Ask A Therapist: How Do You Fix A Broken Relationship?

by Roy Fisher

Counselors Roy Fisher and Liz Covey answer readers’ questions for South Seattle Emerald’s “Ask A Therapist.” Have a question about a relationship? Wondering about the struggles of being a parent? Others likely have the same questions and Covey and Fisher bring years of professional experience to provide their insights.

In this article, Roy Fisher addresses a reader’s question about how to repair a relationship that’s grown apart. 

If you have a question, please click here and let us know. We will select two questions each month to answer. The form requires no email address or identification and is completely anonymous. If you are in crisis or in immediate need of care, please contact Crisis Connections at 1-866-427-4747.

Question: How do you fix a relationship that’s growing apart?

Two people coming together and figuring out how to do life together, while rewarding, can be challenging. There are natural ebbs and flows in how we connect as a couple. Figuring out if we are growing apart or if it’s a phase is also challenging. So, what can you do?

Let’s take a trip back to early in a relationship. At this point, we’re trying to figure each other out. We share some parts of who we are, our likes and dislikes. Depending on how comfortable we are with each other, we may share some of our past hurts and negative relationship experiences. We also listen to the other person share their stories and mutually decide if we want to move forward. Over time and successfully navigating telling our stories, we develop an “Us” perspective as we craft language for shared goals, ideas, dreams, etc. Lastly, the individuals become a “We” and partner together in pursuit of those identified goals. At this point, many couples simply focus on “doing life.”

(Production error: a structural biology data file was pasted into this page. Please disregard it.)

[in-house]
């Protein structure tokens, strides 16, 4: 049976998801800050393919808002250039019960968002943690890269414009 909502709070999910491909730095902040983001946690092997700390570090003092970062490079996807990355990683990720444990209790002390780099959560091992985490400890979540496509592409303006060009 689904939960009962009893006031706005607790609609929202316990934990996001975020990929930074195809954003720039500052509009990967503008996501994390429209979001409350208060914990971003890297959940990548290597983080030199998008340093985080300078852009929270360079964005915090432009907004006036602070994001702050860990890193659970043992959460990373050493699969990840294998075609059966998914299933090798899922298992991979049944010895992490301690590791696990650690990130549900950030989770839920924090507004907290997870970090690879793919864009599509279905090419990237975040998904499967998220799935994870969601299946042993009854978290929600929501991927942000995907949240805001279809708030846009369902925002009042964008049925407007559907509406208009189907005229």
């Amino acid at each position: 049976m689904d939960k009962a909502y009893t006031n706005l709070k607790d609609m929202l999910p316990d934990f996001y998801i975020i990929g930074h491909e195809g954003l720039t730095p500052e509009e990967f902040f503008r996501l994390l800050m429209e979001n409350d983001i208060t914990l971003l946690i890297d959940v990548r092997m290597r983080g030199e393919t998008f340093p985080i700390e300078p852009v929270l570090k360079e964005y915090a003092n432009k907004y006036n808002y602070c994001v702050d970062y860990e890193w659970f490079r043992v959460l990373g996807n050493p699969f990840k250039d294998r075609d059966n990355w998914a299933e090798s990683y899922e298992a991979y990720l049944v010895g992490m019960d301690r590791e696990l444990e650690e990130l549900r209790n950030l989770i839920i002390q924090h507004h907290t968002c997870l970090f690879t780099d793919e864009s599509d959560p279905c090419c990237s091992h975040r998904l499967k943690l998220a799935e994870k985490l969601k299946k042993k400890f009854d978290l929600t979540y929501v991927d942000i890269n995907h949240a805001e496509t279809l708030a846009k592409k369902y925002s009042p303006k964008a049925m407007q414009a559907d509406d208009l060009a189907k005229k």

If we’re not paying attention, life can easily contribute to us growing apart because life can change our “I’s.” For example, the birth of a child often changes how parents see themselves, and each other.  Changes in career, moving, deaths, basically any of the expected changes throughout the course of our time together can affect how we see ourselves and our partner. If we don’t do a process like when we were dating, we can feel disconnected.

In my practice, I often hear couples talk about “growing apart,” “falling out of love,” or some version of “I don’t know who my husband/wife/partner is anymore.” They talk about how things have changed or that they don’t understand what happened to the person they fell in love with. I walk them through a simple three-part equation.

  • First, tell each other your “I.” Even though we may have spent several years with someone, and know a lot about them, how often do we listen or share who we are at a core level? This is what I mean sharing our “I.”
  • Secondly, I regularly ask couples to intentionally choose each other. Just because we’ve spent years together, we still need to identify “Us.” What are our shared motivations for being in this relationship?
  • Finally, we need to articulate how individually and collectively we are moving towards the shared goals, this becomes our “We.”

Ideally, we should do this process before any problems are identified and should be a regular part of the relationship. This is more than simply having a date night. This is intentionally engaging in deep thought about ourselves and sharing the results with our partner and encouraging the same from them. When we do this frequently, we minimize the negative impact of “doing life” and increase the chances that we continue to feel connected.

If you are feeling disconnected, I recommend finding time to start with sharing your “I” and providing space for your partner to do the same. This will at least start you down a path to finding each other.

I hope this has been helpful.

– Roy Fisher, MA LMFT